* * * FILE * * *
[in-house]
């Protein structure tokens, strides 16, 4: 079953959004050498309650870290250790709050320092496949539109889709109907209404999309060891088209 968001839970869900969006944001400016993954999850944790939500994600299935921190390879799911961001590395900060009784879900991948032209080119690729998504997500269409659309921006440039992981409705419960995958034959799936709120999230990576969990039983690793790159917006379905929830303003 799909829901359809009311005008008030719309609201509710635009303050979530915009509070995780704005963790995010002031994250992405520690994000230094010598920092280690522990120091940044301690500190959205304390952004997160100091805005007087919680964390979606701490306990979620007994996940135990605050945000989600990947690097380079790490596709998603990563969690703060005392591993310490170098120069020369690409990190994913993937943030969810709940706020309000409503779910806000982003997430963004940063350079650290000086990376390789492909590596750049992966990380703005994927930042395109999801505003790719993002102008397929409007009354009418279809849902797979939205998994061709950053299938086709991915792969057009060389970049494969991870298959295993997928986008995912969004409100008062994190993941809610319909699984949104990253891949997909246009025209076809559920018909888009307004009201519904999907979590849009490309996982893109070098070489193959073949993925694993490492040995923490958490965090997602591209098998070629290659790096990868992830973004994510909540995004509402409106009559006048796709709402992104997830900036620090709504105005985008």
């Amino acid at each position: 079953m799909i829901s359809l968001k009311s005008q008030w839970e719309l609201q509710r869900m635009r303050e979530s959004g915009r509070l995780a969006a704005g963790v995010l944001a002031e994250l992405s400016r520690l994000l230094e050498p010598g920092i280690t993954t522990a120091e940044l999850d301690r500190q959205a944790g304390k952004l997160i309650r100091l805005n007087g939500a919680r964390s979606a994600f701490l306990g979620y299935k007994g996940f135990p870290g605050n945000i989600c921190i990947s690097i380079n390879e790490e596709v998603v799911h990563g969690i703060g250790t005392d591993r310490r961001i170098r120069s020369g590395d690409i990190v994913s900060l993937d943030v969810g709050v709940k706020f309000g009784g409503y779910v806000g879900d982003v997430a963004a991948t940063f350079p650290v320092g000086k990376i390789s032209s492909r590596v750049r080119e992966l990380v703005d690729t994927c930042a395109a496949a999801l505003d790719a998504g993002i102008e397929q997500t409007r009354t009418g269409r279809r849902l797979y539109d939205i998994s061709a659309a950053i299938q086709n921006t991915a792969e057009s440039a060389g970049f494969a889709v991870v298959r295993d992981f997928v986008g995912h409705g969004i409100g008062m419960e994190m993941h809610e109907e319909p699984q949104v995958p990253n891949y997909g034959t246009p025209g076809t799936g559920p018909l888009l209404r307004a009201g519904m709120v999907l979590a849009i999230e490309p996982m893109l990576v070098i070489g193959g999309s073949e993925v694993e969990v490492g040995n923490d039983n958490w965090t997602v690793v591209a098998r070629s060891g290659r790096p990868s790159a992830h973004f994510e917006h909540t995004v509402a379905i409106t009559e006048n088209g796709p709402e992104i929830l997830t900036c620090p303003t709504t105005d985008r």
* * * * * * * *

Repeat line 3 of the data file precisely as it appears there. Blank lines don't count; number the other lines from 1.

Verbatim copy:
């Amino acid at each position: 079953m799909i829901s359809l968001k009311s005008q008030w839970e719309l609201q509710r869900m635009r303050e979530s959004g915009r509070l995780a969006a704005g963790v995010l944001a002031e994250l992405s400016r520690l994000l230094e050498p010598g920092i280690t993954t522990a120091e940044l999850d301690r500190q959205a944790g304390k952004l997160i309650r100091l805005n007087g939500a919680r964390s979606a994600f701490l306990g979620y299935k007994g996940f135990p870290g605050n945000i989600c921190i990947s690097i380079n390879e790490e596709v998603v799911h990563g969690i703060g250790t005392d591993r310490r961001i170098r120069s020369g590395d690409i990190v994913s900060l993937d943030v969810g709050v709940k706020f309000g009784g409503y779910v806000g879900d982003v997430a963004a991948t940063f350079p650290v320092g000086k990376i390789s032209s492909r590596v750049r080119e992966l990380v703005d690729t994927c930042a395109a496949a999801l505003d790719a998504g993002i102008e397929q997500t409007r009354t009418g269409r279809r849902l797979y539109d939205i998994s061709a659309a950053i299938q086709n921006t991915a792969e057009s440039a060389g970049f494969a889709v991870v298959r295993d992981f997928v986008g995912h409705g969004i409100g008062m419960e994190m993941h809610e109907e319909p699984q949104v995958p990253n891949y997909g034959t246009p025209g076809t799936g559920p018909l888009l209404r307004a009201g519904m709120v999907l979590a849009i999230e490309p996982m893109l990576v070098i070489g193959g999309s073949e993925v694993e969990v490492g040995n923490d039983n958490w965090t997602v690793v591209a098998r070629s060891g290659r790096p990868s790159a992830h973004f994510e917006h909540t995004v509402a379905i409106t009559e006048n088209g796709p709402e992104i929830l997830t900036c620090p303003t709504t105005d985008r």